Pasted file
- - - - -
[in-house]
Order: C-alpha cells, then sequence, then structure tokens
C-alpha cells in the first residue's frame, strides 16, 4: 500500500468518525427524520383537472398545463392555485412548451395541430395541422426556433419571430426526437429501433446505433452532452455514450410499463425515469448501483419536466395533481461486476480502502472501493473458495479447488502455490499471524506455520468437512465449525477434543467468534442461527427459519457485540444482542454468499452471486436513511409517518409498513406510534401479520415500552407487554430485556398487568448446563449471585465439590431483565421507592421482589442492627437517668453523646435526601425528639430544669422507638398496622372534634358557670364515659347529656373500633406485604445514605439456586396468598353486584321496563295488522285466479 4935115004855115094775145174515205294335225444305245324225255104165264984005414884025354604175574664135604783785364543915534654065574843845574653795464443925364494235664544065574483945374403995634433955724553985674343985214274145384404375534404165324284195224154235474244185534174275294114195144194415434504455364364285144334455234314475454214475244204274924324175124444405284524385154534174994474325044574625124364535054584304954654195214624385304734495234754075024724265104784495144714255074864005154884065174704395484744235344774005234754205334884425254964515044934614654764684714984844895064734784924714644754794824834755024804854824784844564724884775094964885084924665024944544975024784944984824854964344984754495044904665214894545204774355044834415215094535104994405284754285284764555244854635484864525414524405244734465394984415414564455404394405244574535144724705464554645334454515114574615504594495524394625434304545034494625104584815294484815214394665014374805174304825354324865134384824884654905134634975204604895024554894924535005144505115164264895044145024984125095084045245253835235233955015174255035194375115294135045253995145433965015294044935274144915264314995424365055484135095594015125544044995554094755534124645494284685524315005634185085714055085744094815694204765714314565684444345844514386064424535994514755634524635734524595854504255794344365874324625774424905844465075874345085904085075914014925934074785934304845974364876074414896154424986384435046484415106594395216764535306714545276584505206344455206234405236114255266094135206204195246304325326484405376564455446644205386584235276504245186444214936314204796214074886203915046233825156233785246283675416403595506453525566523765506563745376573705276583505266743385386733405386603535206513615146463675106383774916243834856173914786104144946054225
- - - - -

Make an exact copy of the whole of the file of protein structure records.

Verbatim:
[in-house]
Order: C-alpha cells, then sequence, then structure tokens
C-alpha cells in the first residue's frame, strides 16, 4: 500500500468518525427524520383537472398545463392555485412548451395541430395541422426556433419571430426526437429501433446505433452532452455514450410499463425515469448501483419536466395533481461486476480502502472501493473458495479447488502455490499471524506455520468437512465449525477434543467468534442461527427459519457485540444482542454468499452471486436513511409517518409498513406510534401479520415500552407487554430485556398487568448446563449471585465439590431483565421507592421482589442492627437517668453523646435526601425528639430544669422507638398496622372534634358557670364515659347529656373500633406485604445514605439456586396468598353486584321496563295488522285466479 4935115004855115094775145174515205294335225444305245324225255104165264984005414884025354604175574664135604783785364543915534654065574843845574653795464443925364494235664544065574483945374403995634433955724553985674343985214274145384404375534404165324284195224154235474244185534174275294114195144194415434504455364364285144334455234314475454214475244204274924324175124444405284524385154534174994474325044574625124364535054584304954654195214624385304734495234754075024724265104784495144714255074864005154884065174704395484744235344774005234754205334884425254964515044934614654764684714984844895064734784924714644754794824834755024804854824784844564724884775094964885084924665024944544975024784944984824854964344984754495044904665214894545204774355044834415215094535104994405284754285284764555244854635484864525414524405244734465394984415414564455404394405244574535144724705464554645334454515114574615504594495524394625434304545034494625104584815294484815214394665014374805174304825354324865134384824884654905134634975204604895024554894924535005144505115164264895044145024984125095084045245253835235233955015174255035194375115294135045253995145433965015294044935274144915264314995424365055484135095594015125544044995554094755534124645494284685524315005634185085714055085744094815694204765714314565684444345844514386064424535994514755634524635734524595854504255794344365874324625774424905844465075874345085904085075914014925934074785934304845974364876074414896154424986384435046484415106594395216764535306714545276584505206344455206234405236114255266094135206204195246304325326484405376564455446644205386584235276504245186444214936314204796214074886203915046233825156233785246283675416403595506453525566523765506563745376573705276583505266743385386733405386603535206513615146463675106383774916243834856173914786104144946054225